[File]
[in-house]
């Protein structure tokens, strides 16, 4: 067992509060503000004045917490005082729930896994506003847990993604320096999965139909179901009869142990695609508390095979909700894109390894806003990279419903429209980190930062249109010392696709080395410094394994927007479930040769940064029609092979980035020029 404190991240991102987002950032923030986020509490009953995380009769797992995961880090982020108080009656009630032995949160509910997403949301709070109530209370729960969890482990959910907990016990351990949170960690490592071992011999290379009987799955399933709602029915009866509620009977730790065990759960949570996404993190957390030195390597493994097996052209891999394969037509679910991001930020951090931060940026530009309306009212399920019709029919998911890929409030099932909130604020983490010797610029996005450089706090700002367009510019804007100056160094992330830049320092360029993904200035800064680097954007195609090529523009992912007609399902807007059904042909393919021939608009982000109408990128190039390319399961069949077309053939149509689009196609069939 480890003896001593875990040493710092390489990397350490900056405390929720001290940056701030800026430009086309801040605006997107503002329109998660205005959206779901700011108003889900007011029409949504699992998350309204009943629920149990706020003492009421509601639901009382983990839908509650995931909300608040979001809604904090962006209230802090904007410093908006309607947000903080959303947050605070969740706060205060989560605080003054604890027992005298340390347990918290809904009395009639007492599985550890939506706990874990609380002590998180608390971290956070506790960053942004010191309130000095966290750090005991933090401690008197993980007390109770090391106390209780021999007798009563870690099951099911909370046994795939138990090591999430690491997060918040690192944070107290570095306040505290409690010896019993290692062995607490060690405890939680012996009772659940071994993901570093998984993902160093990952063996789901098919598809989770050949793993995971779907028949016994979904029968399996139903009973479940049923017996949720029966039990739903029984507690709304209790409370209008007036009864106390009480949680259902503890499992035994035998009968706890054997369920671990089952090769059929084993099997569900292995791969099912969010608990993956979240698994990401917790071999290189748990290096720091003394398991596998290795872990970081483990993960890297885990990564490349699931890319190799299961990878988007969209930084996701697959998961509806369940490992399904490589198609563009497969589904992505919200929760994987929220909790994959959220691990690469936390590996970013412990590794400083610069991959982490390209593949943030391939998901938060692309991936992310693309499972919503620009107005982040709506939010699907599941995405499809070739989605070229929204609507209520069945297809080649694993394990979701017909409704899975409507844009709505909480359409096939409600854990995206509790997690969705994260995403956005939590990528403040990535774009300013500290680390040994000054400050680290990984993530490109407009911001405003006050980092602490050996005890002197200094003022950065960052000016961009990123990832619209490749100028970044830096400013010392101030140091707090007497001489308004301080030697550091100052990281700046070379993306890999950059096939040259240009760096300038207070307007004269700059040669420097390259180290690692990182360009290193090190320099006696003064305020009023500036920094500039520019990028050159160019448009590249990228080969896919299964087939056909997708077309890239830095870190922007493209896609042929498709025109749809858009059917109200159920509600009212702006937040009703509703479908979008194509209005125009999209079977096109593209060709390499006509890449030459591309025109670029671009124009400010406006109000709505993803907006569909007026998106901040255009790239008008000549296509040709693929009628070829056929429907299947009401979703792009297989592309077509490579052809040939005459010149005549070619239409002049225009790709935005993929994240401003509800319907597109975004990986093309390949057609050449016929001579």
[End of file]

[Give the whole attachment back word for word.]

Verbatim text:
[in-house]
């Protein structure tokens, strides 16, 4: 067992509060503000004045917490005082729930896994506003847990993604320096999965139909179901009869142990695609508390095979909700894109390894806003990279419903429209980190930062249109010392696709080395410094394994927007479930040769940064029609092979980035020029 404190991240991102987002950032923030986020509490009953995380009769797992995961880090982020108080009656009630032995949160509910997403949301709070109530209370729960969890482990959910907990016990351990949170960690490592071992011999290379009987799955399933709602029915009866509620009977730790065990759960949570996404993190957390030195390597493994097996052209891999394969037509679910991001930020951090931060940026530009309306009212399920019709029919998911890929409030099932909130604020983490010797610029996005450089706090700002367009510019804007100056160094992330830049320092360029993904200035800064680097954007195609090529523009992912007609399902807007059904042909393919021939608009982000109408990128190039390319399961069949077309053939149509689009196609069939 480890003896001593875990040493710092390489990397350490900056405390929720001290940056701030800026430009086309801040605006997107503002329109998660205005959206779901700011108003889900007011029409949504699992998350309204009943629920149990706020003492009421509601639901009382983990839908509650995931909300608040979001809604904090962006209230802090904007410093908006309607947000903080959303947050605070969740706060205060989560605080003054604890027992005298340390347990918290809904009395009639007492599985550890939506706990874990609380002590998180608390971290956070506790960053942004010191309130000095966290750090005991933090401690008197993980007390109770090391106390209780021999007798009563870690099951099911909370046994795939138990090591999430690491997060918040690192944070107290570095306040505290409690010896019993290692062995607490060690405890939680012996009772659940071994993901570093998984993902160093990952063996789901098919598809989770050949793993995971779907028949016994979904029968399996139903009973479940049923017996949720029966039990739903029984507690709304209790409370209008007036009864106390009480949680259902503890499992035994035998009968706890054997369920671990089952090769059929084993099997569900292995791969099912969010608990993956979240698994990401917790071999290189748990290096720091003394398991596998290795872990970081483990993960890297885990990564490349699931890319190799299961990878988007969209930084996701697959998961509806369940490992399904490589198609563009497969589904992505919200929760994987929220909790994959959220691990690469936390590996970013412990590794400083610069991959982490390209593949943030391939998901938060692309991936992310693309499972919503620009107005982040709506939010699907599941995405499809070739989605070229929204609507209520069945297809080649694993394990979701017909409704899975409507844009709505909480359409096939409600854990995206509790997690969705994260995403956005939590990528403040990535774009300013500290680390040994000054400050680290990984993530490109407009911001405003006050980092602490050996005890002197200094003022950065960052000016961009990123990832619209490749100028970044830096400013010392101030140091707090007497001489308004301080030697550091100052990281700046070379993306890999950059096939040259240009760096300038207070307007004269700059040669420097390259180290690692990182360009290193090190320099006696003064305020009023500036920094500039520019990028050159160019448009590249990228080969896919299964087939056909997708077309890239830095870190922007493209896609042929498709025109749809858009059917109200159920509600009212702006937040009703509703479908979008194509209005125009999209079977096109593209060709390499006509890449030459591309025109670029671009124009400010406006109000709505993803907006569909007026998106901040255009790239008008000549296509040709693929009628070829056929429907299947009401979703792009297989592309077509490579052809040939005459010149005549070619239409002049225009790709935005993929994240401003509800319907597109975004990986093309390949057609050449016929001579």